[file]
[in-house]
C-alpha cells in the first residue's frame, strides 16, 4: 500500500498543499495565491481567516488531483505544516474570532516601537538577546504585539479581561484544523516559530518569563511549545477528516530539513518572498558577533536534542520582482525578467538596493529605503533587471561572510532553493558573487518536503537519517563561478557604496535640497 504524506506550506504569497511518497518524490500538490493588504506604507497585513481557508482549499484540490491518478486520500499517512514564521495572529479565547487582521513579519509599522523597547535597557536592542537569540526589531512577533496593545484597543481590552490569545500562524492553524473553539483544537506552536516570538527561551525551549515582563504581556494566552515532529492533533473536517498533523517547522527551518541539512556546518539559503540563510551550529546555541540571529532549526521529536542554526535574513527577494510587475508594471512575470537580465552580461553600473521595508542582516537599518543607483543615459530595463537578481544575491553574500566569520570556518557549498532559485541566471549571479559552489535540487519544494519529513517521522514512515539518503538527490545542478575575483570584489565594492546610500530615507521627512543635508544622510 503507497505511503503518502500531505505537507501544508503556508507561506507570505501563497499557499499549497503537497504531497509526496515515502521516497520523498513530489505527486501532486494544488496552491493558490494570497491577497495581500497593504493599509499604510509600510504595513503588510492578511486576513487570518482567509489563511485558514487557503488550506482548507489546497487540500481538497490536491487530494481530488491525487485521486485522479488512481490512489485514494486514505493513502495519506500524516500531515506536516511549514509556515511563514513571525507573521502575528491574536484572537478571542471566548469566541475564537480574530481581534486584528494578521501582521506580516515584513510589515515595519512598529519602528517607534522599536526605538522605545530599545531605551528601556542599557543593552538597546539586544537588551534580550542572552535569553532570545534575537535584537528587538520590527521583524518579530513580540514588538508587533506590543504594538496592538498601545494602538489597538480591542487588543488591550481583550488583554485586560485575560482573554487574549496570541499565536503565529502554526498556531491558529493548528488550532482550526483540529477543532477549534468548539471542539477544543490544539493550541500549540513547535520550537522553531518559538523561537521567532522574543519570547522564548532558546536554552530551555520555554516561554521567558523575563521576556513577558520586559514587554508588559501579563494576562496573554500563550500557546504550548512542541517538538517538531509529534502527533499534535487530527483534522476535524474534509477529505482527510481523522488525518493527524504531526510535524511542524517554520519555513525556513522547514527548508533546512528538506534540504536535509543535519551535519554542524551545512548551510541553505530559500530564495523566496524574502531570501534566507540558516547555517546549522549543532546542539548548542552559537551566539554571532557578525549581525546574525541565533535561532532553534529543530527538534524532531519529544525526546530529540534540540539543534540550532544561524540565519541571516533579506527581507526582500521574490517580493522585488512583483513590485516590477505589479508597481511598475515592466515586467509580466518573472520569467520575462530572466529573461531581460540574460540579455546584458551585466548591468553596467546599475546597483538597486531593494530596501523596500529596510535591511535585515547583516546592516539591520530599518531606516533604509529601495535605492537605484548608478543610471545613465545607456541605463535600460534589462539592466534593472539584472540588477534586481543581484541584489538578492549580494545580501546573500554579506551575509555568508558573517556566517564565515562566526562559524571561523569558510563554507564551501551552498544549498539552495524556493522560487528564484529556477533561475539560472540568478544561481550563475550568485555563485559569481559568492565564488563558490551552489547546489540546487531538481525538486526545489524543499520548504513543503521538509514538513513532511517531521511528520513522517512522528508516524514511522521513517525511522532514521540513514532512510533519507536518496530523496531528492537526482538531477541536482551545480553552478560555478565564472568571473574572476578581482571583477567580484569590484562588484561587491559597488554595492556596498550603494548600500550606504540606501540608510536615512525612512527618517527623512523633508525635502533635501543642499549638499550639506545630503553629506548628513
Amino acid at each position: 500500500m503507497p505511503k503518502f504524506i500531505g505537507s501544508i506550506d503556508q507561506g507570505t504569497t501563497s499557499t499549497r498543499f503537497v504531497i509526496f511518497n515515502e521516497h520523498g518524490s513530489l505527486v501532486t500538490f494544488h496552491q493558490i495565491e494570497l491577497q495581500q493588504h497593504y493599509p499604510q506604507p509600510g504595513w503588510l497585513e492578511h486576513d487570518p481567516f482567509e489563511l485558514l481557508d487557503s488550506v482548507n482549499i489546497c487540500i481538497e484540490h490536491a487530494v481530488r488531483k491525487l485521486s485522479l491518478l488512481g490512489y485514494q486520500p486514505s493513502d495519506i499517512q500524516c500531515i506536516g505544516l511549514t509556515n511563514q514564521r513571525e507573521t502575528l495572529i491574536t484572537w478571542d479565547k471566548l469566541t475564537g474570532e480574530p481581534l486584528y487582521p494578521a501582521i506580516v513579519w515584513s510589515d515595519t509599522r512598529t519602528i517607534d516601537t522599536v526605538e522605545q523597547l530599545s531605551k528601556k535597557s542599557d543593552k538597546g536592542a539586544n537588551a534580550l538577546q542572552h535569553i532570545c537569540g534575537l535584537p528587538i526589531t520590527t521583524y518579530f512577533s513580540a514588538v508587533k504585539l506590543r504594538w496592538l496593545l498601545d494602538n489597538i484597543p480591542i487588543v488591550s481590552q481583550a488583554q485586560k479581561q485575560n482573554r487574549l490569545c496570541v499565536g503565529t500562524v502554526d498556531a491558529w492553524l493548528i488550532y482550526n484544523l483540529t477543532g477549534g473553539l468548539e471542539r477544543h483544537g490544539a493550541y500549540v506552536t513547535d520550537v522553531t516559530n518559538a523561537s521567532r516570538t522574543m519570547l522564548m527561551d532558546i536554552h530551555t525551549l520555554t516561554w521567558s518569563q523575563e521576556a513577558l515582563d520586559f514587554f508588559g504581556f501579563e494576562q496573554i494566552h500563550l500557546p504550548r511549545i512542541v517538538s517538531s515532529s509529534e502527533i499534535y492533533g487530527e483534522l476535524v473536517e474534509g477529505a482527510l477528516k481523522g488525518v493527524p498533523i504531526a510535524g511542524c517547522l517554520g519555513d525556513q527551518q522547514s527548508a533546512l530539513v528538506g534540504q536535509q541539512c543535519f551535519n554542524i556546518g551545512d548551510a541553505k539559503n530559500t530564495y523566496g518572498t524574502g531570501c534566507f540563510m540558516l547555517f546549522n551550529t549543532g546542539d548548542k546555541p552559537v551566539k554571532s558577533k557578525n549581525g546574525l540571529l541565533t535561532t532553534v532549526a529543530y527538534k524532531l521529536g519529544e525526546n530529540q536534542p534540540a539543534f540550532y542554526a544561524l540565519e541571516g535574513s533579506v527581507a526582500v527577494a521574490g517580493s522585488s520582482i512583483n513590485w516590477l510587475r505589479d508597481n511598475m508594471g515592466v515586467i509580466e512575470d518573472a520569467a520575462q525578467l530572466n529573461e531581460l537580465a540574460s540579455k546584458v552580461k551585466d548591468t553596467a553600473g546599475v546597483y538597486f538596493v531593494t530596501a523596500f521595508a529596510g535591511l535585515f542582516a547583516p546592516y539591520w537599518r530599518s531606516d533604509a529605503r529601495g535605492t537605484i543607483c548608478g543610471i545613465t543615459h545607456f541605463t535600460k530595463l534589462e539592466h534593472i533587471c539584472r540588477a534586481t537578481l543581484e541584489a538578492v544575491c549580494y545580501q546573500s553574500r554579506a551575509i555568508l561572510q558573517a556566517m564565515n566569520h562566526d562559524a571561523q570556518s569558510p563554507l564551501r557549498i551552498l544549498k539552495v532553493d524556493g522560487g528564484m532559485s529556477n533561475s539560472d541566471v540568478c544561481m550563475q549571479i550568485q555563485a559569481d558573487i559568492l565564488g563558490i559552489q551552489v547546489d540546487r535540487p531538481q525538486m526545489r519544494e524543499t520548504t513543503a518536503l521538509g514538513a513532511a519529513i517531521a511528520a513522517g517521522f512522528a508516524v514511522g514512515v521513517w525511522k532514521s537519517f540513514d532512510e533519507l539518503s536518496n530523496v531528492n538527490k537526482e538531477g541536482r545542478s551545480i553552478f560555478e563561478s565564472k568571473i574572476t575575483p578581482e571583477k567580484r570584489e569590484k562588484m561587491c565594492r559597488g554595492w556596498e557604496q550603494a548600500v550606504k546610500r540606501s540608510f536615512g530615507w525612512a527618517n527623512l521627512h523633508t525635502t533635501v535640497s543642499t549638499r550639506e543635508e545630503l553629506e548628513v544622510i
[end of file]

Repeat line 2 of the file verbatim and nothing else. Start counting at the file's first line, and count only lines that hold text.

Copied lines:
C-alpha cells in the first residue's frame, strides 16, 4: 500500500498543499495565491481567516488531483505544516474570532516601537538577546504585539479581561484544523516559530518569563511549545477528516530539513518572498558577533536534542520582482525578467538596493529605503533587471561572510532553493558573487518536503537519517563561478557604496535640497 504524506506550506504569497511518497518524490500538490493588504506604507497585513481557508482549499484540490491518478486520500499517512514564521495572529479565547487582521513579519509599522523597547535597557536592542537569540526589531512577533496593545484597543481590552490569545500562524492553524473553539483544537506552536516570538527561551525551549515582563504581556494566552515532529492533533473536517498533523517547522527551518541539512556546518539559503540563510551550529546555541540571529532549526521529536542554526535574513527577494510587475508594471512575470537580465552580461553600473521595508542582516537599518543607483543615459530595463537578481544575491553574500566569520570556518557549498532559485541566471549571479559552489535540487519544494519529513517521522514512515539518503538527490545542478575575483570584489565594492546610500530615507521627512543635508544622510 503507497505511503503518502500531505505537507501544508503556508507561506507570505501563497499557499499549497503537497504531497509526496515515502521516497520523498513530489505527486501532486494544488496552491493558490494570497491577497495581500497593504493599509499604510509600510504595513503588510492578511486576513487570518482567509489563511485558514487557503488550506482548507489546497487540500481538497490536491487530494481530488491525487485521486485522479488512481490512489485514494486514505493513502495519506500524516500531515506536516511549514509556515511563514513571525507573521502575528491574536484572537478571542471566548469566541475564537480574530481581534486584528494578521501582521506580516515584513510589515515595519512598529519602528517607534522599536526605538522605545530599545531605551528601556542599557543593552538597546539586544537588551534580550542572552535569553532570545534575537535584537528587538520590527521583524518579530513580540514588538508587533506590543504594538496592538498601545494602538489597538480591542487588543488591550481583550488583554485586560485575560482573554487574549496570541499565536503565529502554526498556531491558529493548528488550532482550526483540529477543532477549534468548539471542539477544543490544539493550541500549540513547535520550537522553531518559538523561537521567532522574543519570547522564548532558546536554552530551555520555554516561554521567558523575563521576556513577558520586559514587554508588559501579563494576562496573554500563550500557546504550548512542541517538538517538531509529534502527533499534535487530527483534522476535524474534509477529505482527510481523522488525518493527524504531526510535524511542524517554520519555513525556513522547514527548508533546512528538506534540504536535509543535519551535519554542524551545512548551510541553505530559500530564495523566496524574502531570501534566507540558516547555517546549522549543532546542539548548542552559537551566539554571532557578525549581525546574525541565533535561532532553534529543530527538534524532531519529544525526546530529540534540540539543534540550532544561524540565519541571516533579506527581507526582500521574490517580493522585488512583483513590485516590477505589479508597481511598475515592466515586467509580466518573472520569467520575462530572466529573461531581460540574460540579455546584458551585466548591468553596467546599475546597483538597486531593494530596501523596500529596510535591511535585515547583516546592516539591520530599518531606516533604509529601495535605492537605484548608478543610471545613465545607456541605463535600460534589462539592466534593472539584472540588477534586481543581484541584489538578492549580494545580501546573500554579506551575509555568508558573517556566517564565515562566526562559524571561523569558510563554507564551501551552498544549498539552495524556493522560487528564484529556477533561475539560472540568478544561481550563475550568485555563485559569481559568492565564488563558490551552489547546489540546487531538481525538486526545489524543499520548504513543503521538509514538513513532511517531521511528520513522517512522528508516524514511522521513517525511522532514521540513514532512510533519507536518496530523496531528492537526482538531477541536482551545480553552478560555478565564472568571473574572476578581482571583477567580484569590484562588484561587491559597488554595492556596498550603494548600500550606504540606501540608510536615512525612512527618517527623512523633508525635502533635501543642499549638499550639506545630503553629506548628513